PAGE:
How Obama has used executive powers compared to his predecessors


President Barack Obama signing some executive orders. How far-reaching have his actions been? (AP Photo/Charles Dharapak)

Is President Obama abusing his executive powers? His opponents are having fun by constantly reinforcing the notion that he’s out of control – and obviously, needs to be sued/impeached. But as we’ve explained on The Fix before, the number of executive orders signed by Obama isn't huge. In fact out of the last 10 presidents, he’s signed the least amount of executive orders on average per year:


But how far-reaching have Obama’s orders and actions been and how do they compare to what other presidents have done? On immigration, the president has signed orders to halt the deportation of those who came to the United States when they were young, those who care for children and those who haven't committed crimes. He's also started to allow some relatives of U.S. service members living here illegally to stay. There's more to come, as the president promised in January to take significant executive action on immigration and border security, but nothing has actually happened yet.

Obama has also signed far reaching orders on climate change in November 2013 – forcing power plants to cut their emissions by 30 percent by 2030 – which will be much discussed in this year’s elections. The president has instigated 23 separate executive orders on gun control, which have made information about mental illnesses available in background checks and expanded research into causes of gun violence. Obama has promised two new executive actions on gun control but again, there’s no sign of them.

Through his executive powers, Obama has slowly extended the rights for same-sex couples and raised the minimum wage for federal workers to $10.10. But for all the accusations of abuse of power, his actual uses of his executive authority so far aren’t that far-reaching: Not so much the smack of firm government, more nudging in a certain direction. George W. Bush for example managed to gut the Presidential Records Act (greatly reducing access to presidential records), limit federal funding for stem cell research and sidestep the Geneva Convention on interrogation techniques -- all through executive orders, even when he had Congress on his side. Interestingly, all of these orders were later rescinded by Obama.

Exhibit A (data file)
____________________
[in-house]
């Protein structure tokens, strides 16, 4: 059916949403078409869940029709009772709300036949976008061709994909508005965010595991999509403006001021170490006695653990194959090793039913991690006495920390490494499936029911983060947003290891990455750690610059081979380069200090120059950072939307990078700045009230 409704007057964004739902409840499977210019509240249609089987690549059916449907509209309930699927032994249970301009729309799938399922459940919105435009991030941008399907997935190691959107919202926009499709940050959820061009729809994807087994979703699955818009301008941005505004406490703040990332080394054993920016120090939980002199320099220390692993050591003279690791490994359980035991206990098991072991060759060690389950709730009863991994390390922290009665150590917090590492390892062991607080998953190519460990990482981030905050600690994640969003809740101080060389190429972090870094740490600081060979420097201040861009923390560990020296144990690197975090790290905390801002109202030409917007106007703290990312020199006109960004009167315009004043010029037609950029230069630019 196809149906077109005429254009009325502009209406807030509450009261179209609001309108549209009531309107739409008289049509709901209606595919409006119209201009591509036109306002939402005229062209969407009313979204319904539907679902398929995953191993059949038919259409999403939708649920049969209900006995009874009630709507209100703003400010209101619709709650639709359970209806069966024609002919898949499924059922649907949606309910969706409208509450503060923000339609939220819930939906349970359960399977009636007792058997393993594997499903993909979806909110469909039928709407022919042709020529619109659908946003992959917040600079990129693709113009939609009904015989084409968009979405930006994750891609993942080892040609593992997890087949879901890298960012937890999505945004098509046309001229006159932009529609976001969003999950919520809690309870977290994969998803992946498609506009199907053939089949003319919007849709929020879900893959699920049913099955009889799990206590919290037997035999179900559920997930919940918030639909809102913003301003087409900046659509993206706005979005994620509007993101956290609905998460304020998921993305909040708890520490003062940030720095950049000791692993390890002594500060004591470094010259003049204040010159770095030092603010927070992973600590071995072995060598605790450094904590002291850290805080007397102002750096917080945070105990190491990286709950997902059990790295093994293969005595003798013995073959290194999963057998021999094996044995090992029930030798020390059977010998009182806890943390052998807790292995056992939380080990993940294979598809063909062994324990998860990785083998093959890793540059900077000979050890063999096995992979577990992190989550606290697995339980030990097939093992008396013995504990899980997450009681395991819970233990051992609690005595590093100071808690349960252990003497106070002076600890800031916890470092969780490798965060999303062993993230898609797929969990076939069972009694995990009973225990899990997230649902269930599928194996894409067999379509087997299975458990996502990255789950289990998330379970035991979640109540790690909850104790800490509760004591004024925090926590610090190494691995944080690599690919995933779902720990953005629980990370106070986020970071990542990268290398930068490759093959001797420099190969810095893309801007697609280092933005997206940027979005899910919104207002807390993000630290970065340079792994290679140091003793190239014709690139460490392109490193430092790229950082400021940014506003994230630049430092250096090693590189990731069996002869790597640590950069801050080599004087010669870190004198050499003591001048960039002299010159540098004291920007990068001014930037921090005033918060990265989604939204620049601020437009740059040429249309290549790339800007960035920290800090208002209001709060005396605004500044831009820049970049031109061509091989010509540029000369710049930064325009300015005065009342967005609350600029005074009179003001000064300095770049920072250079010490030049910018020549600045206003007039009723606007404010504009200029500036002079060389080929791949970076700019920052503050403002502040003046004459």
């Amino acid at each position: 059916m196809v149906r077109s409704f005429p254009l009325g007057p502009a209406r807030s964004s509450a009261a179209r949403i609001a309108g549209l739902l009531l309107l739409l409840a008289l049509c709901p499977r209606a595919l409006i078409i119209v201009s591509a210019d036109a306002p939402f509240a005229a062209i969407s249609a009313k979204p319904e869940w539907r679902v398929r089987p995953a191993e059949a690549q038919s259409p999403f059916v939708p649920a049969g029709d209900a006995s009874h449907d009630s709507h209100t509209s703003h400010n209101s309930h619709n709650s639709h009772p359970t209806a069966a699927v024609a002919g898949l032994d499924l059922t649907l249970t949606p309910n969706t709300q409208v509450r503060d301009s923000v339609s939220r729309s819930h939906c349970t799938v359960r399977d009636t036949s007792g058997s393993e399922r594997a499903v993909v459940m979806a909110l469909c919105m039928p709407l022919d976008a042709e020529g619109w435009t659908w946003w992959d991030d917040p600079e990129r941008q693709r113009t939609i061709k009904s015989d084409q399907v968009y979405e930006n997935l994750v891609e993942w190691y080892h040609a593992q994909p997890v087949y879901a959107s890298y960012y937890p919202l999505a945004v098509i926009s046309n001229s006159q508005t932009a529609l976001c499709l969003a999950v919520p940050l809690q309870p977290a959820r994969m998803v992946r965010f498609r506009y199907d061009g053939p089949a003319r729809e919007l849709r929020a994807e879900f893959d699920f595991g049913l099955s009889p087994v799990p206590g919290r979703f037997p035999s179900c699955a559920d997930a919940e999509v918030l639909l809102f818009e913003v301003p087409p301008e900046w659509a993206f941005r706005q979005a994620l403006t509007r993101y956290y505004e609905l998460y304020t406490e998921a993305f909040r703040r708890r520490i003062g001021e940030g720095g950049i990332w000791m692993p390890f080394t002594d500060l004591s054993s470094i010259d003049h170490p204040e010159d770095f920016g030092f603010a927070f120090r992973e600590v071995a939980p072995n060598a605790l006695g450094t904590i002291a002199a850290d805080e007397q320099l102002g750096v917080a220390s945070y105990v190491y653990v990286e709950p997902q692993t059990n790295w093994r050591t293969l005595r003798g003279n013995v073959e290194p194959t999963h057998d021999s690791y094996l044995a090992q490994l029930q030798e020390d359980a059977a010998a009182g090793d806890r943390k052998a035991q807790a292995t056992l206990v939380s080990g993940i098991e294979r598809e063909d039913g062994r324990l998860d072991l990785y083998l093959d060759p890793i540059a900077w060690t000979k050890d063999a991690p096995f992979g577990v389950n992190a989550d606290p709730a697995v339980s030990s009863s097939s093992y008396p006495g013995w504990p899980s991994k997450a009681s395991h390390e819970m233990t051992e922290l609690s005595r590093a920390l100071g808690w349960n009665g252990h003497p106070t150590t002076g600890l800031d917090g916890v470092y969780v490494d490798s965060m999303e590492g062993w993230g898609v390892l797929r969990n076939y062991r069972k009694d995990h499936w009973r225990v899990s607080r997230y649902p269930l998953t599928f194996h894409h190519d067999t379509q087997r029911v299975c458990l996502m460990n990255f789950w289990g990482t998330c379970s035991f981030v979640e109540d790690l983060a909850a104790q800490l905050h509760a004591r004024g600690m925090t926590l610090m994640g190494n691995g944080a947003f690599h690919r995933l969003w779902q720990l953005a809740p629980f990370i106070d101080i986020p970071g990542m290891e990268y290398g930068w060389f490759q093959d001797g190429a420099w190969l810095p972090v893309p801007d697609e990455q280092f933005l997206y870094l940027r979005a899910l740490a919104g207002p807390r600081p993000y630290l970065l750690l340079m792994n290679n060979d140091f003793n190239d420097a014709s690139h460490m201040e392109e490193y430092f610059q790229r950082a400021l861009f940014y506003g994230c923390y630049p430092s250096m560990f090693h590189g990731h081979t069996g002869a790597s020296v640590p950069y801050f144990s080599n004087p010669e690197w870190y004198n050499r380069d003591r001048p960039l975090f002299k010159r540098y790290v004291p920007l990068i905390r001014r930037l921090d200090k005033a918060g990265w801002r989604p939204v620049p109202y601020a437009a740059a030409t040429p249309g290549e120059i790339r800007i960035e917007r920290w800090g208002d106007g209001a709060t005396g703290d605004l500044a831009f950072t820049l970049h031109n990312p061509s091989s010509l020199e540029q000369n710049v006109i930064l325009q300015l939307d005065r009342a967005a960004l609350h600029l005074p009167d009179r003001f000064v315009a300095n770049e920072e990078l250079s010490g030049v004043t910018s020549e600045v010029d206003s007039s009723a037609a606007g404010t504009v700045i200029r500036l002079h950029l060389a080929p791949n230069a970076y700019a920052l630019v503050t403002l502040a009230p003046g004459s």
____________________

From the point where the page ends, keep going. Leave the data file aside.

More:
Bill Clinton was no stranger to far-reaching orders either. During his two terms in office, he banned the import of 50+ types of semi-automatic assault weapons and assault pistols, created the President’s Council on Sustainable Development (which forced America to become more sustainable in line with the U.N.’s Agenda 21) and focused federal attention on environmental justice for minority and low-income populations.

Two other Republican leaders used their executive powers to great effect. In May 1989, George H. W. Bush temporarily halted the importation of some semi-automatic firearms, following a school shooting in Stockton, Calif. This was made permanent a month later. Ronald Reagan also enacted some significant policy initiatives through executive power. The NSA has said that its controversial collection of e-mail and Internet data, for example, was authorized back in 1981 by Reagan's executive order. His order on cattle grazing in 1986 continues to rile bloggers to this day and in 1987, and Reagan issued an executive order banning federal workers from using drugs on and off duty.

Of course, how far-reaching these orders are is subjective and many of Obama’s opponents would argue that combined with his efforts so far, his latest actions on gun control and immigration will go far beyond what his predecessors have done. But he’s certainly not alone among presidents who have used executive powers to get big things done.

Sebastian Payne is a national reporter with The Washington Post. He is the Post’s 35th Laurence Stern fellow.
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